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ZERO_COPY(9)		 BSD Kernel Developer's	Manual		  ZERO_COPY(9)

     zero_copy,	zero_copy_sockets

     options ZERO_COPY_SOCKETS

     The FreeBSD kernel	includes a facility for	eliminating data copies	on
     socket reads and writes.

     This code is collectively known as	the zero copy sockets code, because
     during normal network I/O,	data will not be copied	by the CPU at all.
     Rather it will be DMAed from the user's buffer to the NIC (for sends), or
     DMAed from	the NIC	to a buffer that will then be given to the user	(re-

     The zero copy sockets code	uses the standard socket read and write	seman-
     tics, and therefore has some limitations and restrictions that program-
     mers should be aware of when trying to take advantage of this functional-

     For sending data, there are no special requirements or capabilities that
     the sending NIC must have.	 The data written to the socket, though, must
     be	at least a page	in size	and page aligned in order to be	mapped into
     the kernel.  If it	does not meet the page size and	alignment constraints,
     it	will be	copied into the	kernel,	as is normally the case	with socket

     The user should be	careful	not to overwrite buffers that have been	writ-
     ten to the	socket before the data has been	freed by the kernel, and the
     copy-on-write mapping cleared.  If	a buffer is overwritten	before it has
     been given	up by the kernel, the data will	be copied, and no savings in
     CPU utilization and memory	bandwidth utilization will be realized.

     The socket(2) API does not	really give the	user any indication of when
     his data has actually been	sent over the wire, or when the	data has been
     freed from	kernel buffers.	 For protocols like TCP, the data will be kept
     around in the kernel until	it has been acknowledged by the	other side; it
     must be kept until	the acknowledgement is received	in case	retransmission
     is	required.

     From an application standpoint, the best way to guarantee that the	data
     has been sent out over the	wire and freed by the kernel (for TCP-based
     sockets) is to set	a socket buffer	size (see the SO_SNDBUF	socket option
     in	the setsockopt(2) man page) appropriate	for the	application and	net-
     work environment and then make sure you have sent out twice as much data
     as	the socket buffer size before reusing a	buffer.	 For TCP, the send and
     receive socket buffer sizes generally directly correspond to the TCP win-
     dow size.

     For receiving data, in order to take advantage of the zero	copy receive
     code, the user must have a	NIC that is configured for an MTU greater than
     the architecture page size.  (E.g., for alpha this	would be 8KB, for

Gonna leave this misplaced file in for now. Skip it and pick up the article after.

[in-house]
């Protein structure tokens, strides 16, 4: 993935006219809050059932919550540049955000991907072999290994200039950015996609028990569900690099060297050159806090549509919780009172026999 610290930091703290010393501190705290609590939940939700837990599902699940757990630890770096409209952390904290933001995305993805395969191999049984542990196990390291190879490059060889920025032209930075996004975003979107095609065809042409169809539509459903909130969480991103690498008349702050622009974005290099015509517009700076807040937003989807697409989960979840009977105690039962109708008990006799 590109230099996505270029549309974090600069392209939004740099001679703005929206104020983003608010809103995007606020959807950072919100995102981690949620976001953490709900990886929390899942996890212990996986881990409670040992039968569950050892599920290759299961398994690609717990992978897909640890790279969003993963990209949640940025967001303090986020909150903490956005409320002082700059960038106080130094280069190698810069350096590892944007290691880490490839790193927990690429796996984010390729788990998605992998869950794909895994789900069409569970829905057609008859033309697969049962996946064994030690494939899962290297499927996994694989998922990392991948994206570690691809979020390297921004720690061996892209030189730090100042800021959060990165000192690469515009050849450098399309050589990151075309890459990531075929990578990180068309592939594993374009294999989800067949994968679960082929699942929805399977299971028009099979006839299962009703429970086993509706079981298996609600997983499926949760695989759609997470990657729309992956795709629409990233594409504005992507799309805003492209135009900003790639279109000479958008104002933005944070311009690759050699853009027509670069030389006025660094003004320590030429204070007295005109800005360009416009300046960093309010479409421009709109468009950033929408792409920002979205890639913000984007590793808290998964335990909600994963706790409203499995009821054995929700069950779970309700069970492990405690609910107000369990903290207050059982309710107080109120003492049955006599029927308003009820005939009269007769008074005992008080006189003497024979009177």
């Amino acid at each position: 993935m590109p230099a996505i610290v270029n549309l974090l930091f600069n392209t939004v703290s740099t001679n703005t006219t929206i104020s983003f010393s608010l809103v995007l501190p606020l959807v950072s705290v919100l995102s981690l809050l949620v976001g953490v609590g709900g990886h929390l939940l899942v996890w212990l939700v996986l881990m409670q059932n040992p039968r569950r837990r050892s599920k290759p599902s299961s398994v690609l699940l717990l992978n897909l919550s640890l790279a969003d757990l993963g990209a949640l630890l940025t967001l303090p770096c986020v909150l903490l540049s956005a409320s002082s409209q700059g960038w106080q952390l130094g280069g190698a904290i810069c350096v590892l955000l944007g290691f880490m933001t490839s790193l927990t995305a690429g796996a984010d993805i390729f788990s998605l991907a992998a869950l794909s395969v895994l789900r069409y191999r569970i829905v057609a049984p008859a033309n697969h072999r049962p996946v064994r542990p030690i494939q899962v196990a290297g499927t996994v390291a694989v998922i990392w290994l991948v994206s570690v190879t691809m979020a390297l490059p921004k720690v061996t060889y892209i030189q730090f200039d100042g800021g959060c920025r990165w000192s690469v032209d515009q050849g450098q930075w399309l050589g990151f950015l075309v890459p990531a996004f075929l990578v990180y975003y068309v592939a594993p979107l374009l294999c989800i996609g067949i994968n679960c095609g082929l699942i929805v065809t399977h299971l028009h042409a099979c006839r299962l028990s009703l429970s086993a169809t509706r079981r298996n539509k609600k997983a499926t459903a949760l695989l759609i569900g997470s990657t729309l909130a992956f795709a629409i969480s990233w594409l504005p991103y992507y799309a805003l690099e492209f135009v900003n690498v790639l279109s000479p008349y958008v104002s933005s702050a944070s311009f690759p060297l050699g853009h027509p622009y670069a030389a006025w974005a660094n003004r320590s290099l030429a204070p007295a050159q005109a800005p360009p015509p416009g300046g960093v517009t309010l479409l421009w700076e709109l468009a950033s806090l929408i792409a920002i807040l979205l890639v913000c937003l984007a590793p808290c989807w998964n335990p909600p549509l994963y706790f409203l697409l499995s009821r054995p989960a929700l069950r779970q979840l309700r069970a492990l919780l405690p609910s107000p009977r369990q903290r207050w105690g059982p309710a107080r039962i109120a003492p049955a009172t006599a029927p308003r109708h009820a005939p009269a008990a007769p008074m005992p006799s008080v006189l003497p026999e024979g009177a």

i386, it would be 4KB.)  Additionally, in order for zero copy receive to
     work, packet payloads must	be at least a page in size and page aligned.

     Achieving page aligned payloads requires a	NIC that can split an incoming
     packet into multiple buffers.  It also generally requires some sort of
     intelligence on the NIC to	make sure that the payload starts in its own
     buffer.  This is called "header splitting".  Currently the	only NICs with
     support for header	splitting are Alteon Tigon 2 based boards running
     slightly modified firmware.  The FreeBSD ti(4) driver includes modified
     firmware for Tigon	2 boards only.	Header splitting code can be written,
     however, for any NIC that allows putting received packets into multiple
     buffers and that has enough programability	to determine that the header
     should go into one	buffer and the payload into another.

     You can also do a form of header splitting	that does not require any NIC
     modifications if your NIC is at least capable of splitting	packets	into
     multiple buffers.	This requires that you optimize	the NIC	driver for
     your most common packet header size.  If that size	(ethernet + IP + TCP
     headers) is generally 66 bytes, for instance, you would set the first
     buffer in a set for a particular packet to	be 66 bytes long, and then
     subsequent	buffers	would be a page	in size.  For packets that have	head-
     ers that are exactly 66 bytes long, your payload will be page aligned.

     The other requirement for zero copy receive to work is that the buffer
     that is the destination for the data read from a socket must be at	least
     a page in size and	page aligned.

     Obviously the requirements	for receive side zero copy are impossible to
     meet without NIC hardware that is programmable enough to do header	split-
     ting of some sort.	 Since most NICs are not that programmable, or their
     manufacturers will	not share the source code to their firmware, this ap-
     proach to zero copy receive is not	widely useful.

     There are other approaches, such as RDMA and TCP Offload, that may	poten-
     tially help alleviate the CPU overhead associated with copying data out
     of	the kernel.  Most known	techniques require some	sort of	support	at the
     NIC level to work,	and describing such techniques is beyond the scope of
     this manual page.

     The zero copy send	and zero copy receive code can be individually turned
     off via the kern.ipc.zero_copy.send and kern.ipc.zero_copy.receive	sysctl
     variables respectively.

     sendfile(2), socket(2), ti(4), jumbo(9)

     The zero copy sockets code	first appeared in FreeBSD 5.0, although	it has
     been in existence in patch	form since at least mid-1999.

     The zero copy sockets code	was originally written by Andrew Gallatin
     <> and	substantially modified and updated by Kenneth
     Merry <>.

BSD				 June 23, 2002				   BSD


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